Arthur W. Farrall papers
Scope and Contents
The papers of Arthur W. Farrall consist of correspondence, class materials, research materials and lectures, and have been arranged chronologically. Farrall's contribution and work with the American Society of Agricultural Engineers closes out the papers as it is the common thread that ties together the entire collection, and all of Farrall's work.
- 1922 - 1972
- Farrall, Arthur William, 1899- (Donor, Person)
Conditions Governing Access
Collection is open for research.
Conditions Governing Use
Permission to publish material from this collection must be obtained from University Archives & Historical Collections, Michigan State University.
Arthur W. Farrall (born in 1899 in Harvard, Nebraska) was Professor and head of the Department of Agricultural Engineering at Michigan State College (now Michigan State University) from 1945 until his retirement in 1964. Prior to his tenure at MSU, Farrall was a junior Agricultural Engineer and instructor at the University of California from 1922-1928. In 1929, he joined the Douthitt Engineering Company in Chicago as a research engineer. Farrall developed various techniques in the spray drying of food and dairy products while he was in the employ of Douthitt. However, due to the financial problems he faced, Farrall left this company in 1934, and began work as the chief of research engineering at the Creamery Package Company. He was employed by Creamery Package from 1934 until the time he came to MSC. During this time he patented a continuous butter process (1945), a continuous ice cream freezer, a continuous feeder for ice cream machinery, and was instrumental in the research that led to the process of irradiation of milk. In the latter half of 1945, Farrall came to MSC. Upon his arrival he found the Agricultural Engineering Department located in a corner of the Agriculture Building and an enrollment of six students. He immediately started work on a new building which was completed in 1948. He enlarged the teaching staff and research facilities. By 1950, there were over 100 students enrolled in the department. And by the time of his retirement over 200 students, including 50 graduate students. Farrall initiated the short course in farm equipment sales and service, and a number of short courses covering an array of farm and dairy problems. In 1946, Farrall patented an infra-red frost prevention device, a development that brought national attention to the Agricultural Engineering program at MSC. In 1955, Farrall was instrumental in the Centennial of MSU with a program entitled "The Centennial of Farm Mechanization." Over 40,000 people viewed this event in a five day period. "The Centennial of Farm Mechanization" was a pageant depicting America's agricultural progress from 1855-1955. The display included old and new farm implements, a display on the improvement of household technology, and a look at the future of agricultural technology. This gave Farrall the idea that the university should have a permanent display of old and modern farm equipment. From 1957 to 1963 Farrall pursued this idea, called Technorama, but funds were insufficient for such a display. Farrall was instrumental in the development of the food technology curriculum at MSU, and in 1972, received the Dairy and Food Science Industry Award and the American Society of Agricultural Engineers Food Engineering Award. A life-long member of American Society of Agricultural Engineers (ASAE), Farrall served as that organization's president in 1962-1963. During this time, he traveled extensively overseas conducting research on dairy techniques and throughout the United States giving lectures. Farrall was the U.S. State Department representative to the 16th Dairy Food Congress in Germany during his tenure at ASAE President. Upon his retirement from MSU, Farrall took a position with the U.S. Department of Agriculture (USDA) from 1964-1969. Farrall spent a good deal of time in India, helping to develop a curriculum for Agricultural Engineering. He also worked on various research projects for USDA, including the heat transfer quality of powdered milk. During this time, Farrall also continued to teach and conduct research at MSU. During the time of his "retirement," Farrall developed and patented (in the name of MSU) an inertial propulsion engine. He also built and operated an electric Volkswagen for which a patent and trademark was applied.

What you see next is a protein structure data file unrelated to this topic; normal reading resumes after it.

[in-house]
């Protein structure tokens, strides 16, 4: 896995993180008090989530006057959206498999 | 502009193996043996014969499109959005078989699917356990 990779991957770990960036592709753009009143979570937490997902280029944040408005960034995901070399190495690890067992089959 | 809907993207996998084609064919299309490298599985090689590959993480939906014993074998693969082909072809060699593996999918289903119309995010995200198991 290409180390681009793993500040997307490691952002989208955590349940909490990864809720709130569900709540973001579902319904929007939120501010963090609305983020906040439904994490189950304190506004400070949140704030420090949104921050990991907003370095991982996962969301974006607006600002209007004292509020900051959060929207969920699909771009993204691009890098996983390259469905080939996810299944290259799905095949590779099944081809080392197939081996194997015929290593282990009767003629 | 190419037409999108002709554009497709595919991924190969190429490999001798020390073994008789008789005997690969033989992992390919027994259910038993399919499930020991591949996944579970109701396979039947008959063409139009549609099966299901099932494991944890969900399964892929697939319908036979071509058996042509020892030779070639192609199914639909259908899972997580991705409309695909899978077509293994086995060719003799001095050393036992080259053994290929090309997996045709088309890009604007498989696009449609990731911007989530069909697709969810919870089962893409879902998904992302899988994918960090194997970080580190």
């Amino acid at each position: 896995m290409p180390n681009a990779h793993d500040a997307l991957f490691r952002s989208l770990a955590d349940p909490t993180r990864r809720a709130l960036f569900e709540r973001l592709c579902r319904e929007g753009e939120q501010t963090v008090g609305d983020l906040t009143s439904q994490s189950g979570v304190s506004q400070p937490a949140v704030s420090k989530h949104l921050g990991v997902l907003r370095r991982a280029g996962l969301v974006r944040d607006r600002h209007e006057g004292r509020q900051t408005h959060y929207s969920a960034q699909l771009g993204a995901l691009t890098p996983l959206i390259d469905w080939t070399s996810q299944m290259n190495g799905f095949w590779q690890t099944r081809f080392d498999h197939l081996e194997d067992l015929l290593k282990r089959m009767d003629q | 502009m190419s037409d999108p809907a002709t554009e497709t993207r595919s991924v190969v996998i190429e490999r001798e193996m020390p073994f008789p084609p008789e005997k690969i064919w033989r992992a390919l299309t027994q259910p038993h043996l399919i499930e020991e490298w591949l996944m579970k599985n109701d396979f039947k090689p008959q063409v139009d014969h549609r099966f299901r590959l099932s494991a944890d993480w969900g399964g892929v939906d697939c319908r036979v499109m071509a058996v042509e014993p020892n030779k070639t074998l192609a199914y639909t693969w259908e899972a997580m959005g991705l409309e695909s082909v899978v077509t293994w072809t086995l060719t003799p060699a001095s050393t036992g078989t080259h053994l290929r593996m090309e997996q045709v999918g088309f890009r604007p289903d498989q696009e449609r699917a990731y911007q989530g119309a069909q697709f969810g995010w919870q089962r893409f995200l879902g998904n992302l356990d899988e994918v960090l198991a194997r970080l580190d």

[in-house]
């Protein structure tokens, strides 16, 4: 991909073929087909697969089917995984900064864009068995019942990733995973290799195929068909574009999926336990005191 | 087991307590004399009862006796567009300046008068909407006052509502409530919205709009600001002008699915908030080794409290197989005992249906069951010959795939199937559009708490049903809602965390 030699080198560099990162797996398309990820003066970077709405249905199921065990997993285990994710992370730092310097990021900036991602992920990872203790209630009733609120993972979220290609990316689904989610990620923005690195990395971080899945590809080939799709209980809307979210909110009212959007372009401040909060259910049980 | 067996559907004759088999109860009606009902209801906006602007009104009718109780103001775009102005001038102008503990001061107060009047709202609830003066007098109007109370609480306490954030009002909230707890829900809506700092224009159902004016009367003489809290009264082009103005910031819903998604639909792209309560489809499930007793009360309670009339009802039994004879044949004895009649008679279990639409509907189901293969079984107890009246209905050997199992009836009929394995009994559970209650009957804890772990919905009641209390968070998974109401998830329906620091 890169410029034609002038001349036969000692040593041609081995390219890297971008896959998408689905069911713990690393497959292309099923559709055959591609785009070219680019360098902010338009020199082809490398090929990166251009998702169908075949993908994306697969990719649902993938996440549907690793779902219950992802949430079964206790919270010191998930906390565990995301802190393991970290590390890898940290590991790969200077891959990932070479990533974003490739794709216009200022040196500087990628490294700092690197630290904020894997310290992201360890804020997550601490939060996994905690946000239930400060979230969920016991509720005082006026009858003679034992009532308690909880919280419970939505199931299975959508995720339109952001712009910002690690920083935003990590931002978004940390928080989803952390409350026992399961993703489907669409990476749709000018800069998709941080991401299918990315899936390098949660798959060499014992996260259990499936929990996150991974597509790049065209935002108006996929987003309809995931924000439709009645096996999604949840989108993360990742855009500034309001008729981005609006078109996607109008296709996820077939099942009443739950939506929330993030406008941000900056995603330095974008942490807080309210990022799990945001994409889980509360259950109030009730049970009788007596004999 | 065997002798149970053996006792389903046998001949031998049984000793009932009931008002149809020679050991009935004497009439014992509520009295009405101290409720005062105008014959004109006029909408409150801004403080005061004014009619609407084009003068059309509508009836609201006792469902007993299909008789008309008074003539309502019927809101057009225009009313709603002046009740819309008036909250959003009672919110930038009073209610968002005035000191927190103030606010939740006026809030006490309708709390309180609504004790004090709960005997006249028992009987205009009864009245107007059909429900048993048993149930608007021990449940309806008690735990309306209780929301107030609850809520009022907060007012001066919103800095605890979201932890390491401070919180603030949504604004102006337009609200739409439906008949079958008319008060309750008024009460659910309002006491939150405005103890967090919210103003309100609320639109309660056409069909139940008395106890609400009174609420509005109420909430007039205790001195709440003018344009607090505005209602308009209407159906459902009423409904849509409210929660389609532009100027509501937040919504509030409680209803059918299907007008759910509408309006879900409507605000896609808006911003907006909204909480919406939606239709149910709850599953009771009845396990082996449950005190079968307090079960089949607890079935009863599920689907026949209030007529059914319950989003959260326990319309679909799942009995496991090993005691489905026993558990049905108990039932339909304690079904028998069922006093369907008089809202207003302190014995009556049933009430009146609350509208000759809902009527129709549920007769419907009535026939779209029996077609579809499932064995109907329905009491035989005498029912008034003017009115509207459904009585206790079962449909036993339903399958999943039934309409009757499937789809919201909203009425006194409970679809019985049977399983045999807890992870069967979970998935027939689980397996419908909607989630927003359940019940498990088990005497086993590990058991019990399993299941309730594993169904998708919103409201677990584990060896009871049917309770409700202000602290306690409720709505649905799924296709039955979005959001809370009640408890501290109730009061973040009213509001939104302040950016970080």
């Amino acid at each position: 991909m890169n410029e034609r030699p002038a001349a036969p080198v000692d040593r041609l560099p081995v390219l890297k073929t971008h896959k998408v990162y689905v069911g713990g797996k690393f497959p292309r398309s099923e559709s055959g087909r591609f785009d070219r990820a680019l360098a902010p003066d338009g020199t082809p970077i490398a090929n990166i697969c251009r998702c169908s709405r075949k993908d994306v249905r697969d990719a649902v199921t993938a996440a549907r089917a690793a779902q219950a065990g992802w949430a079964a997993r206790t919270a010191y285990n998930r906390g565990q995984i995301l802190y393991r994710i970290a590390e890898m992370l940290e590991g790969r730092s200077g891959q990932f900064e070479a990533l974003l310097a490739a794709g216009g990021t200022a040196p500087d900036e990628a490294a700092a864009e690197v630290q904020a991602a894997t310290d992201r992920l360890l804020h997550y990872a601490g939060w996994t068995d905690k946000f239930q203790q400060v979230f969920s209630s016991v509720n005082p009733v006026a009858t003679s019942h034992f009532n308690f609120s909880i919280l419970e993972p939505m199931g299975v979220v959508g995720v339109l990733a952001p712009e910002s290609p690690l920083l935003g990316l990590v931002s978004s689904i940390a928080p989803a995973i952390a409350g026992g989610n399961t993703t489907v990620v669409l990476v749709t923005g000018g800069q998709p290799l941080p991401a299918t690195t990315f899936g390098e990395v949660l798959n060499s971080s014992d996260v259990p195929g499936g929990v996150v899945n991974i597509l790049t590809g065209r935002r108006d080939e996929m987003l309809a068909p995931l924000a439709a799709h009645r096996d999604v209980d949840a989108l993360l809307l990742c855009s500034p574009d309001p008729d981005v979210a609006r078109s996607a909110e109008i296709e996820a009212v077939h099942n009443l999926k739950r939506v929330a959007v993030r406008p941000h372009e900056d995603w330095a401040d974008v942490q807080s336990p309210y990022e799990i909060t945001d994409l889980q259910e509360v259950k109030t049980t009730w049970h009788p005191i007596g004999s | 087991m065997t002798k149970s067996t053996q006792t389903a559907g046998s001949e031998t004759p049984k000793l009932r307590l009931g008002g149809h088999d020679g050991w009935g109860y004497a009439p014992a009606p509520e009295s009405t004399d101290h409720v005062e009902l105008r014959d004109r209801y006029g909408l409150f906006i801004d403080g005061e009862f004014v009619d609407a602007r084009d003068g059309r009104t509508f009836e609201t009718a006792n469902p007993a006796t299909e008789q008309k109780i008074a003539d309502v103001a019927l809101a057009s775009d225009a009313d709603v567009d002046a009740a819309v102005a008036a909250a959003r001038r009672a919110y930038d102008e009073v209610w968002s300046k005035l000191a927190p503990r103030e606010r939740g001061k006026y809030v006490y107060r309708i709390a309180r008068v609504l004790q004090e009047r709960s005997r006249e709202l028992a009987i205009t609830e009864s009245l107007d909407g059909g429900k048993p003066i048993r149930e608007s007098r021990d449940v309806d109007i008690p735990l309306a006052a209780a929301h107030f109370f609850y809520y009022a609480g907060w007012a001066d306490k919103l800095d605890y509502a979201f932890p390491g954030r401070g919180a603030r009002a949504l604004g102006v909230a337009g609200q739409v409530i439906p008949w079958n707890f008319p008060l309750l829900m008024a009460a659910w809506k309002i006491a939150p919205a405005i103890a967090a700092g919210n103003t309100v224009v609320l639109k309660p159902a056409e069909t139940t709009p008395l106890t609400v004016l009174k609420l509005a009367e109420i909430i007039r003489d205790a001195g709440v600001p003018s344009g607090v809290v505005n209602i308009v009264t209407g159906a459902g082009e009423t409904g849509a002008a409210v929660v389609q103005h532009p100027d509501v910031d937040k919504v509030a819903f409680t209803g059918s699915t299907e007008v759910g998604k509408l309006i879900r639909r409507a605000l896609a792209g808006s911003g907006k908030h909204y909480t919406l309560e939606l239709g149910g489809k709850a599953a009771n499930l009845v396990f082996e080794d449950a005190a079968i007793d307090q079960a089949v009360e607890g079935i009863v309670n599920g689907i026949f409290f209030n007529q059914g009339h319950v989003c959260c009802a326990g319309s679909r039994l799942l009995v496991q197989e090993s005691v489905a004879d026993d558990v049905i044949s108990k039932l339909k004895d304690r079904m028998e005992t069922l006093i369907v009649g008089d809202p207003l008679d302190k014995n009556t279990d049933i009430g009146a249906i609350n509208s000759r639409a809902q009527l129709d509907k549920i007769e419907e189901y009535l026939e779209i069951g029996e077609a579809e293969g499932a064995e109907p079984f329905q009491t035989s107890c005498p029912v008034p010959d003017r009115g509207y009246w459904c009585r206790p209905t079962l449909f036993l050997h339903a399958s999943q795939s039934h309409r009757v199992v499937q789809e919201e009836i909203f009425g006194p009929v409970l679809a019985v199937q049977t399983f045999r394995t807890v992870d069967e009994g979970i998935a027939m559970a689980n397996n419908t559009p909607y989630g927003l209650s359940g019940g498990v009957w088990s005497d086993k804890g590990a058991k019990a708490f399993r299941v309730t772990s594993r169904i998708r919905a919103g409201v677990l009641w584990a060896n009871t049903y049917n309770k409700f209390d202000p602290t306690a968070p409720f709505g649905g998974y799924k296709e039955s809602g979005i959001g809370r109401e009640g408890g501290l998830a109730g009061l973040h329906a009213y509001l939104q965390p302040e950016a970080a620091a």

5.4 Cubic Feet
Language of Materials
Copyright: Michigan State University.
Property Rights: Michigan State University.
- Agricultural engineering -- Study and teaching
- American Society of Agricultural Engineers
- Automobiles -- Design and construction
- Course materials
- Dairying -- Equipment and supplies
- Family histories
- Farm equipment
- Farm mechanization
- Letters (correspondence)
- Michigan State University. Agricultural Engineering Department
- Michigan State University. Agricultural Engineering Department -- General subdivision--History;
- Arthur W. Farrall Papers
- 4 Published And Cataloged
- Description rules
- Describing Archives: A Content Standard
- Language of description
- Script of description
- Language of description note
- Finding aid written in English.